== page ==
Tuesday, March 15, 2016 | 2 a.m.
The gentleman at the right is seated just off the aisle at the Jennifer Lopez show “All I Have” at Axis at Planet Hollywood. Delivering him to this spot in this 4,000-seat venue has been an odyssey requiring a scooter trek from the Planet Hollywood porte-cochere to Gordon Ramsay BurGR inside the hotel, back through the casino, around to the rear entrance of the theater and onto a specialized lift to hoist this individual to an aisle leading to his row.
It’s a nutty journey, fittingly enough.
At one point, the subject of all this attention intentionally slams his scooter into an elevator wall upon entry. “Just making sure I made it in all the way,” he cracks. All the while, he is flanked by a team of hotel security officials who keep the curious at bay.
As he moves through the hotel, this becomes a more challenging and urgent task. Whispers of “Is that really him?,” and he is tailed by a phalanx of folks trying to take photos of him with smartphones. This hubbub prompts him to say, “It’s hard for me to get out and do things because it’s such an ordeal.”
At his seat, he grips the handle of a walking cane, subconsciously handling this stick of support as if it’s a microphone. He is eager for this show to start, but it won’t for several more minutes.
During the wait he muses about what is, for him, a rare hang at a production show on the Strip. He leans close and says, “At dinner earlier, I was having trouble concentrating because of the outfits the waitresses were wearing. I didn’t want Sam to know that, so I played it very smooth.”
Sam is his wife.
“Yes, you were very smooth,” I say back to him. “I don’t think she noticed anything.”
“I was smooth, and very cool, too,” he continues. “You noticed how friendly they were to me?”
“They were,” I say. “Did you get any numbers?”
“Yes, I did. I got four,” he says. “Three for me, and one for you.”
Ah! You got me. A classic setup and punch line. In this moment, just five weeks before his 90th birthday, the living legend Jerry Lewis has still got it.
“It is a hell of a big number — it’s a monster.”
Seated on a sofa at his home in Las Vegas, a month after he was dazzled by J.Lo, “J.Lew” recalls the show and how he was “totally impressed” by Lopez’s thundering presentation at Axis. He came into the show as a Lopez fan, for her work on the new NBC drama “Shades of Blue,” and there is an effort underway for the two to meet when Lopez returns to Planet Hollywood in May.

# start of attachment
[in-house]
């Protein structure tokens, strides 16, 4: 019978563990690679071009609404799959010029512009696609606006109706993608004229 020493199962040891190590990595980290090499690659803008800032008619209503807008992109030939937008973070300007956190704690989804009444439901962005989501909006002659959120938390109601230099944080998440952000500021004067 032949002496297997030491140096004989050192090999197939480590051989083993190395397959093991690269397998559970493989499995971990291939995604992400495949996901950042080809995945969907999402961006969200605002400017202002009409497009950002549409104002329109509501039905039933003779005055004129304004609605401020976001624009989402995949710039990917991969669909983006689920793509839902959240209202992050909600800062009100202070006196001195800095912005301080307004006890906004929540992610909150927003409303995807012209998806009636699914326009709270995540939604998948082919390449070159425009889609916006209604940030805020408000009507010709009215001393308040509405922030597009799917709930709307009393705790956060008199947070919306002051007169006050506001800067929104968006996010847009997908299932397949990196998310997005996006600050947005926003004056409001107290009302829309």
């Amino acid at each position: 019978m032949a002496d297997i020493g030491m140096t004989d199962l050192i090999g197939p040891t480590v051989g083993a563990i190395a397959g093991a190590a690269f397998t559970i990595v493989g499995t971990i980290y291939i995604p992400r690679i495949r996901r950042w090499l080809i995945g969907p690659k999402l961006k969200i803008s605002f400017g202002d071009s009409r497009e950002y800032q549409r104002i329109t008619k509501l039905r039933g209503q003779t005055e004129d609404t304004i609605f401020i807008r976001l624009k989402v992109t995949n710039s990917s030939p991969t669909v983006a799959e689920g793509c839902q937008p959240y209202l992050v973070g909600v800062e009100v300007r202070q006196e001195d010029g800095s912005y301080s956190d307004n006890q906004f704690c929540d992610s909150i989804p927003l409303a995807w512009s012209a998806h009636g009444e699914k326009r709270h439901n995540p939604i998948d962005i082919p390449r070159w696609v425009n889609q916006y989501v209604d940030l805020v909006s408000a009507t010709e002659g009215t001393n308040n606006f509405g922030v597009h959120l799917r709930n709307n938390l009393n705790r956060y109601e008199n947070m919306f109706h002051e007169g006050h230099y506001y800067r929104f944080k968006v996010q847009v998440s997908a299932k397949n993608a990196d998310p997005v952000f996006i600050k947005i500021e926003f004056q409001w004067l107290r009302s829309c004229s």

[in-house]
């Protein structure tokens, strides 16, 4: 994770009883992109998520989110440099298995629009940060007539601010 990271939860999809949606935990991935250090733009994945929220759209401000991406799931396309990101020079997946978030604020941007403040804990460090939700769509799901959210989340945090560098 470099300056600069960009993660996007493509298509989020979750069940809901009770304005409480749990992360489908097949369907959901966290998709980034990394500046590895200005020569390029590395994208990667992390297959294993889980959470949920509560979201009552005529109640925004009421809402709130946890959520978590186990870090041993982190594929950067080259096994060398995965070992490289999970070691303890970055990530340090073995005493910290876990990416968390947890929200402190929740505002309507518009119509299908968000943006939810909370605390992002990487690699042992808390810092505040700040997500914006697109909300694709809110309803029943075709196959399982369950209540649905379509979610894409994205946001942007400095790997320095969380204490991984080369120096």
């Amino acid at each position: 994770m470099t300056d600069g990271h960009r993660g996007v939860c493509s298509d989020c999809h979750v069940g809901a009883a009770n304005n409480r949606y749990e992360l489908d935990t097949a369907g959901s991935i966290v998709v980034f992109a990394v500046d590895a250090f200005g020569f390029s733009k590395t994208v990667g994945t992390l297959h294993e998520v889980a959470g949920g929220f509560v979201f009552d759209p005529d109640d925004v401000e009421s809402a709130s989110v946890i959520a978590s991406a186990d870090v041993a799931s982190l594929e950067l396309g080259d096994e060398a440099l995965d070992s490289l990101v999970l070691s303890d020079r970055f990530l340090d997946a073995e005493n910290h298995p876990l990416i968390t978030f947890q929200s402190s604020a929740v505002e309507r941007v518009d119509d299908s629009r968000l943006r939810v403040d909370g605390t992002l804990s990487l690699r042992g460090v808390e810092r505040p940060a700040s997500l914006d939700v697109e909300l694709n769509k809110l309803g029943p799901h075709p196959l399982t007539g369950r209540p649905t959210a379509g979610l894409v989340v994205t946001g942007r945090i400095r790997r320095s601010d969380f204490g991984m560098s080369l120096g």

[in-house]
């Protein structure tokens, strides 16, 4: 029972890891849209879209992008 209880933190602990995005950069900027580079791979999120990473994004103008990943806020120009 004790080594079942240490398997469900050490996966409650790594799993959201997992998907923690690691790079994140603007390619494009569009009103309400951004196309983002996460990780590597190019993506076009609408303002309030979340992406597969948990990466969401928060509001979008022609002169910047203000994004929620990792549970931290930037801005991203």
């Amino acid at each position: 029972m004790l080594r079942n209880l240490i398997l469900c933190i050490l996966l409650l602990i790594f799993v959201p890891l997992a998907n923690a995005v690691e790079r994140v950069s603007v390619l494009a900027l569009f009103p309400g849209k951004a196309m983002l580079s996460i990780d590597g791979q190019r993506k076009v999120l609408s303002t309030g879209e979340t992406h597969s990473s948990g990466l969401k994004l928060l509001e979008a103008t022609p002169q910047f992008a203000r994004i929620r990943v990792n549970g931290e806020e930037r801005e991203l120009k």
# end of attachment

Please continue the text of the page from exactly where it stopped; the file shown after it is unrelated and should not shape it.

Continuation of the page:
As usual, he is playing with a couple of his doggies, Paulie and Lola. An orange cat, Callie, also makes repeated cameos.
Lewis has hardly spoken of his birthday, which is to be celebrated with a private gathering of friends and family Wednesday night in Las Vegas. Even Lewis’ immediate family has awaited some revelation about how he really feels about marking this moment.
What is certain is few who are in his class in the history of entertainment are still living. Tony Bennett and Don Rickles are but two who are approaching that age who still perform ticketed shows.
“I have not taken that moment to explain what this feels like,” Lewis says. “It’s really strange because I can tell you things that have changed in me since 1980, or ’81, to now. I’m blind. I can’t hear. I don’t walk too well. See what I mean? I’m having trouble sleeping, and my hands fall asleep every 15 minutes or so (laughs). Every day is another something that comes along.”
It might seem a sad recitation of a litany of maladies, but it is not. Lewis is just imparting the naked truth.
“I was looking at myself in the mirror after I got out of the shower this morning, and I thought, ‘I’ve used all of this up for the past 89 years,’” he says, shaking his head. “It’s going to break down. But I am happy to know that, mentally, I am very sharp.”
He is that, but in a way that is scattershot. Lewis’ mental capacity has always been to be at once focused and fragmented, with multiple ideas pin-balling around that brilliant brain. He once told me, “Right now I am talking to you, but I am also thinking about a video edit I need to do later.”
He has an explanation as to how he has remained mentally acute.
“I think it has helped that I am so curious about what has been happening to me, and that I have enjoyed watching the changes through my life, you know?” Lewis says. “I didn’t know what was going to happen to me next. Maybe next month it will be something else, but I have always been curious about everything around me. I am intrigued by everything, and that keeps my brain working.”
“I could still take a fall, right now, like nobody’s business.”
There is some “legacy” convo to cover with Lewis as he turns 90, about how he would want to be remembered. I ask about his live performances and how the skills he famously developed in his career — tap dancing, physical comedy, clowning — seem mired in another era.
“It’s a hell of a question, why things change, and sometimes I watch clips of myself at the Sands or Sahara or wherever it is, and I think, ‘That guy is right on the (effing) money!’ ” he says. “My dad was a stickler for teaching me the pratfall. There is something magical about taking a good fall, and when it works, when you get that laugh, there’s no better feeling in the world.”
The result for working all that magic, of course, is Lewis is forever shaped like a question mark for the damage he has done to his spine. He often winces when he speaks, unable to mask that discomfort. But Lewis insists that the physical toll has been worth it. “To get that laugh, at that moment, can give you five years of anticipation.”
Lewis says that the comedy team of Martin & Lewis belongs at the top of the list of all-time greats, which is not a surprise given his unbending pride of their 10-year partnership from 1946-’56.
“If you want to go all the way back, you start with Charlie Chaplin, you start with Charley Chase, Laurel & Hardy, Buster Keaton and all of the old-timers,” he says. “We belong there because, every single old-timer will give you something, whether they know where they are going with it or not. ... But my partner and I, we gave everything we knew how to give.”